Glen Innes is a charming town located in the Northern Tablelands of New England in New South Wales and despite it’s modest size there are so many things to do here! The town is steeped in Celtic history and was one of my favourite stops on my NSW road trip! Here’s all you need to know about things to do in Glen Innes!
Glen Innes At A Glance
Altitude: 1,135 metres above sea level
Average winter temperature: 8 degrees
Average summer temperature: 20 degrees
Average rainfall each year: 80cm
The first European settlers to Glen Innes arrived in 1838. They were largely Scots and secondly Irish.
THINGS TO DO IN GLEN INNES – CELTIC COUNTRY NSW
Standing Stones Glen Innes
Glen Innes is home to the famous Australian Standing Stones. The Standing Stones monument was constructed in 1992 in recognition of the involvement of the Celts who helped lay the foundations of a nation and build modern-day Australia.
The Celts were farming people who lived across the British Isles and parts of Europe from around 2600 years ago. Standing Stones were an important feature of ancient Celtic life. The shadows that the stones made from the placement of the sun allowed them to mark the change of seasons. This was how they knew when it was the correct time to sow and harvest their crops.
Celts not only come from Ireland and Scotland like most people think. They also come from Brittany (France), Isle of Man, Cornwall (England) and Wales and you’ll see all the flags here as well as plaques dedicated to each of the regions.
At the Standing Stones Glen Innes you’ll see 38 standing stones, which includes a circle of 24 stones which represents the 24 hours in a day. You’ll also find the Excalibur Sword in the Stone here. You can try to lift it – legend has it that he who pulls the sword from the stone shall be endowed with great knowledge and wisdom! There are also lots of plaques dedicated to the memory of the Celts by the Celtic Family Wall – a wall where clans and families have placed authentic stones from their Celtic homelands.
The Standing Stones are the site of the annual Australian Celtic Festival – a 4 day event where Celtic history, culture, dance and music are celebrated. They are also the site of the winter (21 June) and summer (21 December) Solstice Ceremonies! I would have loved to have been here to witness either of these!
There are toilets on site as well as Crofter’s Cottage – a replica Celtic cottage where you can grab some refreshments. If you drive or walk up to Martin’s Lookout (only 400 metres away up a slight hill) you’ll get a nice view of the town below, then there is a nice viewpoint of the Standing Stones as you come back down the hill.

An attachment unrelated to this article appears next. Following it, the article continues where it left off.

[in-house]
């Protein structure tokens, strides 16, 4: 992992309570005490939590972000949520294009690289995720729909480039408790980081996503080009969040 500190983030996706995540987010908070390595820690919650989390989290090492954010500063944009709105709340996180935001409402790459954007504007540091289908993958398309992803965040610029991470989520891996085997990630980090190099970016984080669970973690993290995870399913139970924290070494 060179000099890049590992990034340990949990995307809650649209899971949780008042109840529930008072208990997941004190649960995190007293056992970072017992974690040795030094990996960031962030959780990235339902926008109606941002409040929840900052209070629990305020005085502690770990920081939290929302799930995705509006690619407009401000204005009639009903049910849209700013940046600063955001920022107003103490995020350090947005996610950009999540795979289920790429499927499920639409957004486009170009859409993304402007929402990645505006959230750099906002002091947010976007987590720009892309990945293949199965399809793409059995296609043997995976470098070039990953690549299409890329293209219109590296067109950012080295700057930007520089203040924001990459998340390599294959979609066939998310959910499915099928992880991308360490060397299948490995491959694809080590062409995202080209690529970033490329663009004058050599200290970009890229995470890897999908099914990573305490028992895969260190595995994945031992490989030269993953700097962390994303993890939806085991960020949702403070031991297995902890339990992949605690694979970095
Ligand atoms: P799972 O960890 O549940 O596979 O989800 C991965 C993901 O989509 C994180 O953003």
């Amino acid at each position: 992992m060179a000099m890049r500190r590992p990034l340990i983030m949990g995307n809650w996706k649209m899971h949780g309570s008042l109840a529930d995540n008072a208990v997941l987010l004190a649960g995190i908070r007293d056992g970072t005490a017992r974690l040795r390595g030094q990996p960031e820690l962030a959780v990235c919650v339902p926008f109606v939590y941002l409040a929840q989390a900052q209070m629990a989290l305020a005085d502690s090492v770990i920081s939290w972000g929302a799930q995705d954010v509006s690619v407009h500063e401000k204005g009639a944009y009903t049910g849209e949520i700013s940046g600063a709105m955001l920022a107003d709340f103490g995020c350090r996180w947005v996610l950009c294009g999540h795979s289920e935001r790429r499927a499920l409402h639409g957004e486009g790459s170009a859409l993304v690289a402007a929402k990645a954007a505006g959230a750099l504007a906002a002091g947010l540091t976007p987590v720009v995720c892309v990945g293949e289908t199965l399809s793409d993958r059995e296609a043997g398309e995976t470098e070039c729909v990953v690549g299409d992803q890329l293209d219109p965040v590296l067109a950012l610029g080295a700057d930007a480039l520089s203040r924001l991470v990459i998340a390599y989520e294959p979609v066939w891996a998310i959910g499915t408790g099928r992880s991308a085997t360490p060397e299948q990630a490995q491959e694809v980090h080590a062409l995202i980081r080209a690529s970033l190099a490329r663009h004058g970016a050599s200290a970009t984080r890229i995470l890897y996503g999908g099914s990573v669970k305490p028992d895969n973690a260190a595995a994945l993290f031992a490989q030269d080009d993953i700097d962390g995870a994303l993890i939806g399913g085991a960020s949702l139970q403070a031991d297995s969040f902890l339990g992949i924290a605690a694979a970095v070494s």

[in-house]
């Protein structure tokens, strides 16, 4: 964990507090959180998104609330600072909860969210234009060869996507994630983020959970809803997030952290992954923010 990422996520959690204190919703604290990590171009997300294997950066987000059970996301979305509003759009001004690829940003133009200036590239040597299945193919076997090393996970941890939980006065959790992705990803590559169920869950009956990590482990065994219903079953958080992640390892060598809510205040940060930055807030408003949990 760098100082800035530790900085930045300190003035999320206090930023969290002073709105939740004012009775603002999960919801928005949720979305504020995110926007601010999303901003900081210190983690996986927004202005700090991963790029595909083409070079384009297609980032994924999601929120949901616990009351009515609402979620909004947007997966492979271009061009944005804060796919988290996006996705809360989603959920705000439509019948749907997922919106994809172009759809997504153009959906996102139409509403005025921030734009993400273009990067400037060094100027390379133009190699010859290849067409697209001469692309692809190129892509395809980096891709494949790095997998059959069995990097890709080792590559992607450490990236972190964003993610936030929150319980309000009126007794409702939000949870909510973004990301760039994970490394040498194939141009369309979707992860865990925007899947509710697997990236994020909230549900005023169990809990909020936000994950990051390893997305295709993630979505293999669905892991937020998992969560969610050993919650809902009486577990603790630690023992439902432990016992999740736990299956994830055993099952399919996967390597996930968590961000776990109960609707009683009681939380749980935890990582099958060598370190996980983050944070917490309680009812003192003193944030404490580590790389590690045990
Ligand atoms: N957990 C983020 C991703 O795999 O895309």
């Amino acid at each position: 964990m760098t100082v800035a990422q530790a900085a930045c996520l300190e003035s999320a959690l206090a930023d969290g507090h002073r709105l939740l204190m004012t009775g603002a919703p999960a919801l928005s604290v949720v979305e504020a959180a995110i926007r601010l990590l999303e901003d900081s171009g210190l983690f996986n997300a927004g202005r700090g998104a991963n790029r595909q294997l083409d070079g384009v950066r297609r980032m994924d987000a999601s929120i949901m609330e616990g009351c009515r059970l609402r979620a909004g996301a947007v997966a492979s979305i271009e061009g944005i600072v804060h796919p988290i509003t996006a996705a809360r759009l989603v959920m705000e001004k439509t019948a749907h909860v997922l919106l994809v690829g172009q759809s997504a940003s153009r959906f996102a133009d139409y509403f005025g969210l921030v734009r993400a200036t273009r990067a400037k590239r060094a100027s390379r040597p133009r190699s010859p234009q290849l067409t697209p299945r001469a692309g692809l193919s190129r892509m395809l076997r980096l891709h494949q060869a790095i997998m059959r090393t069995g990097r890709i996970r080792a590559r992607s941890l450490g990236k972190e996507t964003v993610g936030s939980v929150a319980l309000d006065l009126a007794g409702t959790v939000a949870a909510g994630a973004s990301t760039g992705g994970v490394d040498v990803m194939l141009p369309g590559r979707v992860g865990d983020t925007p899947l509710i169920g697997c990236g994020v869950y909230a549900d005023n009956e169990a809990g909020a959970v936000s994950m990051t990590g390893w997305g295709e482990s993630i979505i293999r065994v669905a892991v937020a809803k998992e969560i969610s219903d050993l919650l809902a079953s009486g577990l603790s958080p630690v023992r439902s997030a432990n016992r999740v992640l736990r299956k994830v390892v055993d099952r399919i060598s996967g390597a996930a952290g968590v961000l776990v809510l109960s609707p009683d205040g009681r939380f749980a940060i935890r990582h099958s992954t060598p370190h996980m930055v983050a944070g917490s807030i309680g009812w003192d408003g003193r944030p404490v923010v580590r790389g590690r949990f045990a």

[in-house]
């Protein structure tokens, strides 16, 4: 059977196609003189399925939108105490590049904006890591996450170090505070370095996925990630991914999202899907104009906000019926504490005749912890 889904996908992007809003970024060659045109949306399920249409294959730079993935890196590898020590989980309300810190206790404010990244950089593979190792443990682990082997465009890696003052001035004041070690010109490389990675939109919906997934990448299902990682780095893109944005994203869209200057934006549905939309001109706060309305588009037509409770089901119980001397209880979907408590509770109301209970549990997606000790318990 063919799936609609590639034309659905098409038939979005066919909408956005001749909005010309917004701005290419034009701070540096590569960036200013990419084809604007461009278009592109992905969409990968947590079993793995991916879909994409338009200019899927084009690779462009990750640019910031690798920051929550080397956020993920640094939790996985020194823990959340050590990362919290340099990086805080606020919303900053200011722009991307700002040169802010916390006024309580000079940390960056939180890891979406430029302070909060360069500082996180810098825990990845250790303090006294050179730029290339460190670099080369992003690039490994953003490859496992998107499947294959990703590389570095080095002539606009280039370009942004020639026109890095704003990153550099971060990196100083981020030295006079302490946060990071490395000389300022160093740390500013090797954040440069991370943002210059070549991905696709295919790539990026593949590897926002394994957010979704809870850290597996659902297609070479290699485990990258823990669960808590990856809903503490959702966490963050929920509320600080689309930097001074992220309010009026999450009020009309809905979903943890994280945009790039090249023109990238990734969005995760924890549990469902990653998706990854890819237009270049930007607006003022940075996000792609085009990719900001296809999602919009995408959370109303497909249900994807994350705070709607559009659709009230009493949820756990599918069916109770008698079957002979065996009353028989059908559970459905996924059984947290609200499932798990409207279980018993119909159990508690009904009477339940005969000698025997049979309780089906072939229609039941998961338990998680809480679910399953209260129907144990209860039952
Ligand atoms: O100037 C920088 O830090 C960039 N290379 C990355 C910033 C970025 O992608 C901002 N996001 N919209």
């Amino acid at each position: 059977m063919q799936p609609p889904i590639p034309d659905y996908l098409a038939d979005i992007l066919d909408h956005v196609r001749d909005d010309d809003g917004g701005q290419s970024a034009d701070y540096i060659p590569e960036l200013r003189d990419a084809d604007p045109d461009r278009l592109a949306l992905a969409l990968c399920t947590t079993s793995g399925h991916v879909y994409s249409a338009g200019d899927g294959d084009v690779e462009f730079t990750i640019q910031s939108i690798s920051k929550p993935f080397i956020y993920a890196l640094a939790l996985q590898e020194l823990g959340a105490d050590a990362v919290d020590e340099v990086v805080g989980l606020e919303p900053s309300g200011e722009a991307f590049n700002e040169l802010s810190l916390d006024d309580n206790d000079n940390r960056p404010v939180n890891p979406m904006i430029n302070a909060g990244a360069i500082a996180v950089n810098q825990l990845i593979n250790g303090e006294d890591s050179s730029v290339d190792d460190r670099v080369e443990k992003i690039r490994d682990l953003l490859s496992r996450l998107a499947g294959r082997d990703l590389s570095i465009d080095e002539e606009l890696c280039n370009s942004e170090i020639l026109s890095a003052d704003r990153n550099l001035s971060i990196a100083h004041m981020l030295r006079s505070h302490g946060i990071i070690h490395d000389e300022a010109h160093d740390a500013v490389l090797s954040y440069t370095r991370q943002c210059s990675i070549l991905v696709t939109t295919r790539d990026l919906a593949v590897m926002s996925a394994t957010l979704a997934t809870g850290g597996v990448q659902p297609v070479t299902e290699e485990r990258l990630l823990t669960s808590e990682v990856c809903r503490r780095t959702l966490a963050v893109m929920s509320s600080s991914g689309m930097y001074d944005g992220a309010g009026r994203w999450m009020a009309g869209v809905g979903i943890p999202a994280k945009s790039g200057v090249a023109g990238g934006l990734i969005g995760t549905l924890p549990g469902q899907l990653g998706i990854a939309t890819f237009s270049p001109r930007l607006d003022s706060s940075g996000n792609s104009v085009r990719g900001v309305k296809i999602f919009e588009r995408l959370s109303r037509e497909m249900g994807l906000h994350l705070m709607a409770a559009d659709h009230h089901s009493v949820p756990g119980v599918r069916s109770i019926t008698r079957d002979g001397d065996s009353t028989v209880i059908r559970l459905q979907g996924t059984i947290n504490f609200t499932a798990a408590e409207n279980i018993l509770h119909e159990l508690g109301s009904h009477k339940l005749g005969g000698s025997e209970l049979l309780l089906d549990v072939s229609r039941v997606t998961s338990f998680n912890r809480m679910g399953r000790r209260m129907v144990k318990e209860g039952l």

The Standing Stones was the part of Glen Innes I was most looking forward to – being a Celt myself, and it is definitely somewhere you shouldn’t miss on your trip to Glen Innes!
Explore the Heritage Buildings on Grey Street
Grey Street – the main road in Glen Innes is full of gorgeous 19th Century Heritage listed buildings all in very good condition. Just take a stroll down here on the CBD Heritage Walk and be amazed at all the buildings – if you’re anything like me you’ll find it hard to keep your camera away for more than a few seconds! I was here during spring time so all the trees and flowers were in bloom – it was so lovely!
What’s amazing is that there is even an app that will guide you through the Glen Innes Heritage Walk and provide you with all the information about the history of the buildings here! Download the Heritage Walk app here for Apple or here for Android.
The Town Hall is located in an absolutely stunning heritage building in the middle of the high street. I was honestly blown away by how beautiful it was!
Grey Street has an incredibly Celtic vibe – even the dustbins have Celtic cladding on them, as well as some of the pavements. Honestly I felt like I had stepped back in time and been transported back to Ireland! Free wifi is also available on Grey Street if you need it!
A really fun activity that Glen Innes is known for is fossicking to look for sapphires! You can go fossicking at Fossicker Caravan Park which is very centrally located just a 200 metre walk from the shops on Grey Street.
They have a DVD you can watch prior to fossicking that shows you how to do it, or alternatively they have instructions by the fossicking site that explain everything.
Guests who stay overnight at Fossicker Caravan Park get a discount off the price of fossicking – click here to book!
The Land of the Beardies Museum
Head back in time and visit The Land of the Beardies History House Museum! This is one of the best and largest Folk museums you will find!
Entry is $10 and on weekdays the museum is open from 10-12 and then again from 1pm-4pm. On weekends it is only open from 1pm-4pm (long weekends from 9am-4pm).
There are several other museums you may want to also visit nearby, with the Mining Museum in Emmaville – 56km north of Glen Innes, being one of them. Tin was found in Emmaville in 1872 and an influx of people moved here hoping to become rich from mining. The Museum houses a replica Blacksmith’s shop, mineral and gem collections, an old Wood-fired Bakery, a Miners Hut and a bottle collection. Entry is by gold coin donation and opening times are 10am-4pm. The museum is closed on Thurdays and public holidays.
There are so many festivals here!!
If you are planning a visit to Glen Innes in May then make sure you time it for the first weekend of the month so you are here for the Australian Celtic Festival! Other exciting celebrations and festivals in Glen Innes include the Glen Innes Races, Glenfest, the Solstice Celebrations, the Flag Raising Ceremony and the New England Alpaca Show.
Celtic Country Sign